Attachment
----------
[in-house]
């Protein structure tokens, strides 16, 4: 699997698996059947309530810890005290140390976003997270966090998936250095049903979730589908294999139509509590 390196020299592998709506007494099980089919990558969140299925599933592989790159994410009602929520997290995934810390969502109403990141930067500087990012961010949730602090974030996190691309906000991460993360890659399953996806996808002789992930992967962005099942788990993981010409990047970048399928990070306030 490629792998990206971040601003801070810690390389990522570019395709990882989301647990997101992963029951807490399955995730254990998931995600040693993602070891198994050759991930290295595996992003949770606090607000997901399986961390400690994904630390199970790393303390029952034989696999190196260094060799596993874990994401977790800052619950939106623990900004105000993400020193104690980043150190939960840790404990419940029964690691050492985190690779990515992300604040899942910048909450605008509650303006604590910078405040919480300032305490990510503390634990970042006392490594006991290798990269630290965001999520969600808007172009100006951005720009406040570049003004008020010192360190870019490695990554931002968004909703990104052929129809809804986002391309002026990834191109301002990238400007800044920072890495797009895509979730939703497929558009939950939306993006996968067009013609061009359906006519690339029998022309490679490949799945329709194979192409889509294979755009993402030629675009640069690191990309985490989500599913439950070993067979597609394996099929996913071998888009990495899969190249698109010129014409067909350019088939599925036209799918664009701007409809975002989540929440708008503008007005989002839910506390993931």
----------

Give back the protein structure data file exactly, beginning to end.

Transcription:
[in-house]
């Protein structure tokens, strides 16, 4: 699997698996059947309530810890005290140390976003997270966090998936250095049903979730589908294999139509509590 390196020299592998709506007494099980089919990558969140299925599933592989790159994410009602929520997290995934810390969502109403990141930067500087990012961010949730602090974030996190691309906000991460993360890659399953996806996808002789992930992967962005099942788990993981010409990047970048399928990070306030 490629792998990206971040601003801070810690390389990522570019395709990882989301647990997101992963029951807490399955995730254990998931995600040693993602070891198994050759991930290295595996992003949770606090607000997901399986961390400690994904630390199970790393303390029952034989696999190196260094060799596993874990994401977790800052619950939106623990900004105000993400020193104690980043150190939960840790404990419940029964690691050492985190690779990515992300604040899942910048909450605008509650303006604590910078405040919480300032305490990510503390634990970042006392490594006991290798990269630290965001999520969600808007172009100006951005720009406040570049003004008020010192360190870019490695990554931002968004909703990104052929129809809804986002391309002026990834191109301002990238400007800044920072890495797009895509979730939703497929558009939950939306993006996968067009013609061009359906006519690339029998022309490679490949799945329709194979192409889509294979755009993402030629675009640069690191990309985490989500599913439950070993067979597609394996099929996913071998888009990495899969190249698109010129014409067909350019088939599925036209799918664009701007409809975002989540929440708008503008007005989002839910506390993931």